In May 2021, the QI Coach Forum hosted a presentation and discussion led by our QI Service User and Carer representatives, Sarah Jayacodi and Janet Seale, along with Grace Levy, Patient and Carer Involvement Officer, and Lucy Palmer, Head of Patient and Carer Involvement.
The presentation by Sandra, Janet and Grace took us through some of the best practices and benefits of involving service users and carers in our QI projects and we thought that the key messages that the Involvement Team delivered are well worth sharing with the wider CNWL QI community.
So what does the data say about how we are doing on SU/C Involvement? Our aim has always been to achieve 80% of QI projects with meaningful involvement, but currently we have a 40% rate. In the practicum programme that ended in 2020, we achieved over 90% involvement, so we can do it!
Sandra presented a quote from Dr Con Kelly, Chief Medical Officer that eloquently sums up how we should change our thinking on SU/C involvement to achieve that aim:
“All QI projects must involve service users or carers unless there is a very good reason not to. The project is much more likely to succeed this way. Co-production should be business as usual in the Trust, it should be what we do as a matter of course.”
Dr Con Kelly, Chief Medical Officer
We then went on to consider what service users and carers can actually do to help. One of the slides sums up very well nine areas in which project teams can work with their service users and carers in a co-production manner. There are more, but doing several or preferably all of these activities will ensure that your SU/C involvement is meaningful.
Janet then described what genuine (and therefore meaningful) involvement is. The key words are co-production and co-design, which Janet reminded us constitutes ‘doing with the service users and/or carers’, rather than ‘doing for or doing to’. This thinking moves our involvement activities away from paternalistic or disempowered involvement to a relationship that is equal and reciprocal with shared power and roles.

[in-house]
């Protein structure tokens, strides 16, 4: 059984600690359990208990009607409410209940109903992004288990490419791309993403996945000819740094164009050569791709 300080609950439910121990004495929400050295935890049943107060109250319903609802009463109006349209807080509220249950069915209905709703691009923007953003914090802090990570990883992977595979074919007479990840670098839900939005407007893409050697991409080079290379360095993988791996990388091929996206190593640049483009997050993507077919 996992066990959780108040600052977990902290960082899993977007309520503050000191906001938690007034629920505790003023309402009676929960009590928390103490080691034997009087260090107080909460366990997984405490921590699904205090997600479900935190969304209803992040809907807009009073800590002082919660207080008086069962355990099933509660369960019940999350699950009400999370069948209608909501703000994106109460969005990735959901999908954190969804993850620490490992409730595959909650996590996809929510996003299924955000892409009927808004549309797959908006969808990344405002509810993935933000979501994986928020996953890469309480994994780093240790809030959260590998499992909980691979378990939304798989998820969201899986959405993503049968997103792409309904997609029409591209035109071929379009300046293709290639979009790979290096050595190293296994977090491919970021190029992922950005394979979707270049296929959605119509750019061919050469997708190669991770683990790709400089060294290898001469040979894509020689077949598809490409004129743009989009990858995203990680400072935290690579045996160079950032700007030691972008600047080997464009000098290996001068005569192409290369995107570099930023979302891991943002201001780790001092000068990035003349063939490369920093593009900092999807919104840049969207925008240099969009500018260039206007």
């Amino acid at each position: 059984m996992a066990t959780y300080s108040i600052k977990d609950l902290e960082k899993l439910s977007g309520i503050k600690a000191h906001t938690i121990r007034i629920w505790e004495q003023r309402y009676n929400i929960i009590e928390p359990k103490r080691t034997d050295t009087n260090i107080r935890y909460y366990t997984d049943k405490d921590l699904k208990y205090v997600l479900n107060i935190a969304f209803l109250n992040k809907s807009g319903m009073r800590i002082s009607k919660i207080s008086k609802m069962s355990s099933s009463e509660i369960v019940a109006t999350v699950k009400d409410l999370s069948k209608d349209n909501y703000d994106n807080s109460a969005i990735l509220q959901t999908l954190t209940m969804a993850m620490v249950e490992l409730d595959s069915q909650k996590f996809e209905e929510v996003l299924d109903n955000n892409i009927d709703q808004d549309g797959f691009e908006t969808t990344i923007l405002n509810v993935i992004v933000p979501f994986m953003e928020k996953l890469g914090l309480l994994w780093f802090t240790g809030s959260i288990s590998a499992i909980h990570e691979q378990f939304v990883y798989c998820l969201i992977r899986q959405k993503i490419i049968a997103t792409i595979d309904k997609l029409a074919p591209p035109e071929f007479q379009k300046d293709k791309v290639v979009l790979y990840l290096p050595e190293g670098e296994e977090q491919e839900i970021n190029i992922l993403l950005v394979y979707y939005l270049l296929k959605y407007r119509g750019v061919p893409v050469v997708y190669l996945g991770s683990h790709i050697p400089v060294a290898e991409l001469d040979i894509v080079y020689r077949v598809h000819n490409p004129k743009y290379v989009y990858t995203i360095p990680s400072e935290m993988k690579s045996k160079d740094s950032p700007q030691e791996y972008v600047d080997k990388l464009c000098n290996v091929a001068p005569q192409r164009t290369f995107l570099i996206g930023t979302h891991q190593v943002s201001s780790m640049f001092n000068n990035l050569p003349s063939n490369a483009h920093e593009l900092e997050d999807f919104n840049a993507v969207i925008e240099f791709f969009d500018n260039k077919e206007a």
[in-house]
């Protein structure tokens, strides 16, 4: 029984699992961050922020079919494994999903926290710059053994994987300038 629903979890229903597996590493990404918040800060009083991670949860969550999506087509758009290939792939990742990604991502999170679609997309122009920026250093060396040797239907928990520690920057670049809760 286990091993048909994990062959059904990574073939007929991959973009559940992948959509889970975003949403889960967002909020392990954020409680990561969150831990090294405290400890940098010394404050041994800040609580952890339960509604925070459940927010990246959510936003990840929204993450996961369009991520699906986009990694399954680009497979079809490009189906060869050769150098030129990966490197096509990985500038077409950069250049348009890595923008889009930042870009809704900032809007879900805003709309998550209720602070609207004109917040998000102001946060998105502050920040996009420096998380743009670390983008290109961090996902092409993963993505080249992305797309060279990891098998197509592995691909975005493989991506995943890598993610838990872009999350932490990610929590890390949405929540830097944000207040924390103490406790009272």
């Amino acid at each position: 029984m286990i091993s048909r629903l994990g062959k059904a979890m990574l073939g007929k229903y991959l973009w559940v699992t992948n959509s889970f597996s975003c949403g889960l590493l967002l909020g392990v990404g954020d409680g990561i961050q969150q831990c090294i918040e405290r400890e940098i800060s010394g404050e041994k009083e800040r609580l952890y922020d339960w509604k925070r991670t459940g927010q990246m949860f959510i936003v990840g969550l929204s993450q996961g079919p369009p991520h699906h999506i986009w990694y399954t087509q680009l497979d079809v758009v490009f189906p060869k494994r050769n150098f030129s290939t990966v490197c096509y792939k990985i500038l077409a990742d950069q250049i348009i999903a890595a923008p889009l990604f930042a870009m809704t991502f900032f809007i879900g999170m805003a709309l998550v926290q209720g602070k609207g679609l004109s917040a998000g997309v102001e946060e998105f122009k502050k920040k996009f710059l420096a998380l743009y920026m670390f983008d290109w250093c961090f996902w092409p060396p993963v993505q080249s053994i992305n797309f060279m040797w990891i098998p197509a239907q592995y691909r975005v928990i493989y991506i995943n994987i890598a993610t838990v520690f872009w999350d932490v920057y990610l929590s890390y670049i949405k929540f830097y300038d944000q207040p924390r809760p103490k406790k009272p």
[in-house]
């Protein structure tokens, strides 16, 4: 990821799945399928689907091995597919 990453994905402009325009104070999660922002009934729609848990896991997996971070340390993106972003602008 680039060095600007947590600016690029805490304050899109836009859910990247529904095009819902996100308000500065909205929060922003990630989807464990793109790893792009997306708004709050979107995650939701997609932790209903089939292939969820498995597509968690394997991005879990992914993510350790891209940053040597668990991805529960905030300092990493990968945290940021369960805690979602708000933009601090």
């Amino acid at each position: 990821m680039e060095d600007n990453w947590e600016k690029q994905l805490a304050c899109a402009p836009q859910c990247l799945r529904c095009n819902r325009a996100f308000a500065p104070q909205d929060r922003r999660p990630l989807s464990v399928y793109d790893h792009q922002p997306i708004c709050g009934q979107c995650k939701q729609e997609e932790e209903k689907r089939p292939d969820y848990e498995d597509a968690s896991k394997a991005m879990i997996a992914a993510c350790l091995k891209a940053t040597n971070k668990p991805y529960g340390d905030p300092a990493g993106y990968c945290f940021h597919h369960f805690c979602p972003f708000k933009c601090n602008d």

Janet identified three major benefits of this shift in behaviours:
- Strengths and talents of service users are nurtured
- People become catalysts for change –considered as genuine assets
- Changes nature of conversation
After reflecting that the ‘doing with..’ can feel at odds with cultural norms, we then looked at how to get the most out of our time working together with service users and carers:
Sandra reflected that when we do involvement in a meaningful way, we open out our understanding of an improvement issue or problem to the views, preferences and experiences of the recipients of our services. These experiences may be very different to what we, as staff providing a service, might think and this in turn opens up possible changes that are far more likely to succeed. We love the image of the pathway designed to help people traverse an open space, when clearly those who use the space have worked out their own, more efficient solution. If ever we have doubt why involvement is vital to our work, this image brings it back into perspective?
To round off the presentation, Grace provided some thoughts on how to make service users and carers feel genuinely involved in our improvement work and some considerations around getting help from the central involvement team and keeping everyone well during the work.
And not forgetting the excellent co-produced guide that is recommended reading for all QI project teams: Involving Patients and Carers in Quality Improvement Projects: A Practical Guide.
The guide is available from the QI web pages here.
Help and Advice
If you would like help or advice from the Involvement Team, including help in either finding or training a service user or carer to help support your improvement work, please contact them at firstname.lastname@example.org
A big thank you to Lucy, Sandra, Janet and Grace for providing a thought evoking and action orientated presentation and talk.
For support or further information on any aspect of improvement work in CNWL, please contact the QI Team in the Improvement Academy at: email@example.com